E-commerce fraud up 30%

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Online shopping fraud continues to rise. (iStock/strixcode)

Online shopping fraud increased 30% in 2017, according to a new Experian report, "The State of Online Shopping Fraud 2017."

The majority of the fraudulent transactions took place through an internet browser, 53%, while another 29% happened on a mobile device. 

The most common form of identity theft in 2017 was credit card fraud, accounting for 92% of all fraud, according to the FTC. A much smaller percentage, 7%, happened through direct billing, third-party transfers or prepaid gift cards. 

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Shipping had its fair share of fraud. The number of delivery addresses used for stolen purchased items increased 37% from 2016 and in the Western U.S., the increase was nearly 60%. Billing fraud increased 34%, with the number as high at 50% in the North Central part of the country. 

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Broken down by zip code, the average amount lost for online shipping fraud was $855. States that were hit the hardest by online fraud include Delaware, Oregon, Florida, New York and California. Delaware and Oregon were the riskiest states for billing and shipping fraud for the second year in a row.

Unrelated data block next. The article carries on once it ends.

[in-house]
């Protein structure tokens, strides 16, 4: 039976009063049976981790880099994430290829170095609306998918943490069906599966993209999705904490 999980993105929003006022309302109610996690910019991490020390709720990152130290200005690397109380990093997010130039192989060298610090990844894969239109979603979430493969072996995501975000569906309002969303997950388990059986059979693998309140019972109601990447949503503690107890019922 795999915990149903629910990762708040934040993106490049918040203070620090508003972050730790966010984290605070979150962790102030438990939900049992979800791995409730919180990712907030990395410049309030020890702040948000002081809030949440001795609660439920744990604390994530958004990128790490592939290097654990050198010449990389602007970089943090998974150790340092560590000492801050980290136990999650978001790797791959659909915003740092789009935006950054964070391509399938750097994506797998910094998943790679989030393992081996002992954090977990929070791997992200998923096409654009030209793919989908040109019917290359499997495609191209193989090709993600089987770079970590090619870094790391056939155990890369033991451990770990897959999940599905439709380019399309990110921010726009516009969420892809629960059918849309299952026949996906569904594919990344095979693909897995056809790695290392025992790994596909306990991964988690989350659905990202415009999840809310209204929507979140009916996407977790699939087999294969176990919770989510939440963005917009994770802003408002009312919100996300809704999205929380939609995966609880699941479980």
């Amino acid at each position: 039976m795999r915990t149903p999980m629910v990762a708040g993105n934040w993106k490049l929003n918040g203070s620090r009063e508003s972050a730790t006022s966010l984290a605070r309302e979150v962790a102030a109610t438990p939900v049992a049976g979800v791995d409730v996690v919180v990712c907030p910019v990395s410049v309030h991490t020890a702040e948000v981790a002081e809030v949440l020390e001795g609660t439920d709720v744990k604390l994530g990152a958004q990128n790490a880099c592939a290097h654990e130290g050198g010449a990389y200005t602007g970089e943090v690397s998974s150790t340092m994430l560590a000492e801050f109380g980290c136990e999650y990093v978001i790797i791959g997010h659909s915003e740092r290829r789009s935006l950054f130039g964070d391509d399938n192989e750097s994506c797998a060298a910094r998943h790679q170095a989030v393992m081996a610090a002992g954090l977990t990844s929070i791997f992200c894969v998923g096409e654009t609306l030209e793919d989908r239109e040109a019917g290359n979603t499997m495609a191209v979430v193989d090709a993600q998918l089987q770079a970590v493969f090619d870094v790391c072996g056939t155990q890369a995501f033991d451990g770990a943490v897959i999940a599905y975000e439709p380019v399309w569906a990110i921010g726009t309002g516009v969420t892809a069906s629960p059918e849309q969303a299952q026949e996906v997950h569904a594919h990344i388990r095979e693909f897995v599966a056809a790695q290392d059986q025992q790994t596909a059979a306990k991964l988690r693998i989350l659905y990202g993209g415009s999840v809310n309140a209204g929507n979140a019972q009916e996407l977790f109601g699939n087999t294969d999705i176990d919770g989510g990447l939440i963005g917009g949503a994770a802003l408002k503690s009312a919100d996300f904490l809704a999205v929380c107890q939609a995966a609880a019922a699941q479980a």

More specifically related to billing fraud, the top five riskiest states were Delaware, Oregon, Washington, D.C., Florida and Georgia. And again, Delaware and Oregon topped for riskiest states for billing fraud. The only state that had a decrease in billing fraud attacks in 2017 was Florida. 

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Specifically for shipping fraud, Delaware, Oregon, Florida, New York and California topped the list. New York and California were newcomers to the list and represented 25% of all shipping attacks and accounted for 19.6% of all e-commerce transactions from a shipping perspective. 

On the flip side, Nebraska, South Dakota, Rhode Island, Connecticut and Pennsylvania ranked among the safest states for billing and shipping fraud. 

"The dark web used to take a strong understanding of technology, now it simply takes downloading a file and automating the submission of thousands of applications or transactions simultaneously spread across multiple websites,” said Mike Gross, Experian director of fraud product strategy. “Criminals use both real and fake identity information to open up fake credit card accounts in people’s names to automate online.”

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